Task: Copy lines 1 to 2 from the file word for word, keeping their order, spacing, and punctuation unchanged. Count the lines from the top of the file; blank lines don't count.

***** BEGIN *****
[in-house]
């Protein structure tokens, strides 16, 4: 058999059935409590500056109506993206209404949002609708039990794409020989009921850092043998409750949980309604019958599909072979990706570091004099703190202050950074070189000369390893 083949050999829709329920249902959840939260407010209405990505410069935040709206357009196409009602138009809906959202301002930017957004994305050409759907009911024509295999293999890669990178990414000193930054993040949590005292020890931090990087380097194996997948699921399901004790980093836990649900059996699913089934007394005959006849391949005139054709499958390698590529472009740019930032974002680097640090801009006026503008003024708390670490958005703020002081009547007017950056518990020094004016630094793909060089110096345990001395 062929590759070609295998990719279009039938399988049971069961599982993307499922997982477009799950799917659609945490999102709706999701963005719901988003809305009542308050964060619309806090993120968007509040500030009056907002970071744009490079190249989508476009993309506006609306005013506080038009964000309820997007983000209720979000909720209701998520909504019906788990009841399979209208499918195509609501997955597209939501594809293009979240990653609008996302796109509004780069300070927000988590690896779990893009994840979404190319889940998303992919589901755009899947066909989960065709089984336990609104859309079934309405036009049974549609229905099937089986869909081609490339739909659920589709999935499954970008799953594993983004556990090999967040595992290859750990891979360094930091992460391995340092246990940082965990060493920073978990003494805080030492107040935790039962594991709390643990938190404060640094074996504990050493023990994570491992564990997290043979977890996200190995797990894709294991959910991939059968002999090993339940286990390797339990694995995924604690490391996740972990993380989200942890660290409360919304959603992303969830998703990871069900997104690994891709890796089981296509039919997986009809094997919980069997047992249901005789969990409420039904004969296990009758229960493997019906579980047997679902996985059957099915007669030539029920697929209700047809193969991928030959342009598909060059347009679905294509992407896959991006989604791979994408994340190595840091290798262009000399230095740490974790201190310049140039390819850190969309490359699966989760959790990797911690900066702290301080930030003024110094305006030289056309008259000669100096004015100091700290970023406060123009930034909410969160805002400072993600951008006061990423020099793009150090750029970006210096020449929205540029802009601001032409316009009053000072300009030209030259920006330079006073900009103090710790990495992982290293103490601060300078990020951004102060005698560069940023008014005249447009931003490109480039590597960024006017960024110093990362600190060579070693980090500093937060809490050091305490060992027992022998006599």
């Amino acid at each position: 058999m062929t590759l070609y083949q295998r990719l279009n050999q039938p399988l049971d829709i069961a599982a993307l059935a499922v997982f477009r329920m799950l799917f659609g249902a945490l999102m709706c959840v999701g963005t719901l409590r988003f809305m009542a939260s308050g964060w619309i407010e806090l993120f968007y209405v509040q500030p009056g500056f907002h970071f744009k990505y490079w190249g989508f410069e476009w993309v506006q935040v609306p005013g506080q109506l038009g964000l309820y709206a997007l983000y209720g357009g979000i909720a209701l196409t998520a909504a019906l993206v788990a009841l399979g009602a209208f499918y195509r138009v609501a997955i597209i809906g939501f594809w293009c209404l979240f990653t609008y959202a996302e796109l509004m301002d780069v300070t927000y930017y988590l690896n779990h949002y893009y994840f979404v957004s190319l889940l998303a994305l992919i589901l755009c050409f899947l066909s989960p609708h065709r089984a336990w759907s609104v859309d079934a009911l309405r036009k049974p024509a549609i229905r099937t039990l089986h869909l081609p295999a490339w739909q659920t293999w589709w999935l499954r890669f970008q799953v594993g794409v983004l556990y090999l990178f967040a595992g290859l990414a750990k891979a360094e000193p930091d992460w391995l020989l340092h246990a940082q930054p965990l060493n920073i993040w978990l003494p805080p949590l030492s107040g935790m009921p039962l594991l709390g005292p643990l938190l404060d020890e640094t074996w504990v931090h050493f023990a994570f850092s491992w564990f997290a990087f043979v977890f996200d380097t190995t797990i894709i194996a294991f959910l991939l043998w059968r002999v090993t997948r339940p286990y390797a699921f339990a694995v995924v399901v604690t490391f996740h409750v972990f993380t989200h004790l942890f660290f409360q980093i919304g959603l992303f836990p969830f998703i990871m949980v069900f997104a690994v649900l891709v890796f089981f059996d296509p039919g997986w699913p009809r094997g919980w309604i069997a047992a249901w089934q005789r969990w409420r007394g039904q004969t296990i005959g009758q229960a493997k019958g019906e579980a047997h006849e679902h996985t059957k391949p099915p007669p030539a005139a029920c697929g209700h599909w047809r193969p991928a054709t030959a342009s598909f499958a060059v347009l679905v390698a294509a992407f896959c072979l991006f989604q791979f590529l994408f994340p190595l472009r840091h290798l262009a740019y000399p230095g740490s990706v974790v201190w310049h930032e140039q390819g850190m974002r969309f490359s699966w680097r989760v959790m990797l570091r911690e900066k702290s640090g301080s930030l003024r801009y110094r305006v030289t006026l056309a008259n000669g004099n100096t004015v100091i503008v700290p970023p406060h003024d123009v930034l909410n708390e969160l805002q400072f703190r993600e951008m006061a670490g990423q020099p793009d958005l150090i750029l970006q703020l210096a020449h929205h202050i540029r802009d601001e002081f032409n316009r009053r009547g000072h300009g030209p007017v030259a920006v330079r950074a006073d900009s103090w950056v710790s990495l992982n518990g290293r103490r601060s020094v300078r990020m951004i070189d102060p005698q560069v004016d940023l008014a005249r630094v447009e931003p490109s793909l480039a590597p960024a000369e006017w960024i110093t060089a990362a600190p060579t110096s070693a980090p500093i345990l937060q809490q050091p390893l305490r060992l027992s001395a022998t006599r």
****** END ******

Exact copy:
[in-house]
């Protein structure tokens, strides 16, 4: 058999059935409590500056109506993206209404949002609708039990794409020989009921850092043998409750949980309604019958599909072979990706570091004099703190202050950074070189000369390893 083949050999829709329920249902959840939260407010209405990505410069935040709206357009196409009602138009809906959202301002930017957004994305050409759907009911024509295999293999890669990178990414000193930054993040949590005292020890931090990087380097194996997948699921399901004790980093836990649900059996699913089934007394005959006849391949005139054709499958390698590529472009740019930032974002680097640090801009006026503008003024708390670490958005703020002081009547007017950056518990020094004016630094793909060089110096345990001395 062929590759070609295998990719279009039938399988049971069961599982993307499922997982477009799950799917659609945490999102709706999701963005719901988003809305009542308050964060619309806090993120968007509040500030009056907002970071744009490079190249989508476009993309506006609306005013506080038009964000309820997007983000209720979000909720209701998520909504019906788990009841399979209208499918195509609501997955597209939501594809293009979240990653609008996302796109509004780069300070927000988590690896779990893009994840979404190319889940998303992919589901755009899947066909989960065709089984336990609104859309079934309405036009049974549609229905099937089986869909081609490339739909659920589709999935499954970008799953594993983004556990090999967040595992290859750990891979360094930091992460391995340092246990940082965990060493920073978990003494805080030492107040935790039962594991709390643990938190404060640094074996504990050493023990994570491992564990997290043979977890996200190995797990894709294991959910991939059968002999090993339940286990390797339990694995995924604690490391996740972990993380989200942890660290409360919304959603992303969830998703990871069900997104690994891709890796089981296509039919997986009809094997919980069997047992249901005789969990409420039904004969296990009758229960493997019906579980047997679902996985059957099915007669030539029920697929209700047809193969991928030959342009598909060059347009679905294509992407896959991006989604791979994408994340190595840091290798262009000399230095740490974790201190310049140039390819850190969309490359699966989760959790990797911690900066702290301080930030003024110094305006030289056309008259000669100096004015100091700290970023406060123009930034909410969160805002400072993600951008006061990423020099793009150090750029970006210096020449929205540029802009601001032409316009009053000072300009030209030259920006330079006073900009103090710790990495992982290293103490601060300078990020951004102060005698560069940023008014005249447009931003490109480039590597960024006017960024110093990362600190060579070693980090500093937060809490050091305490060992027992022998006599």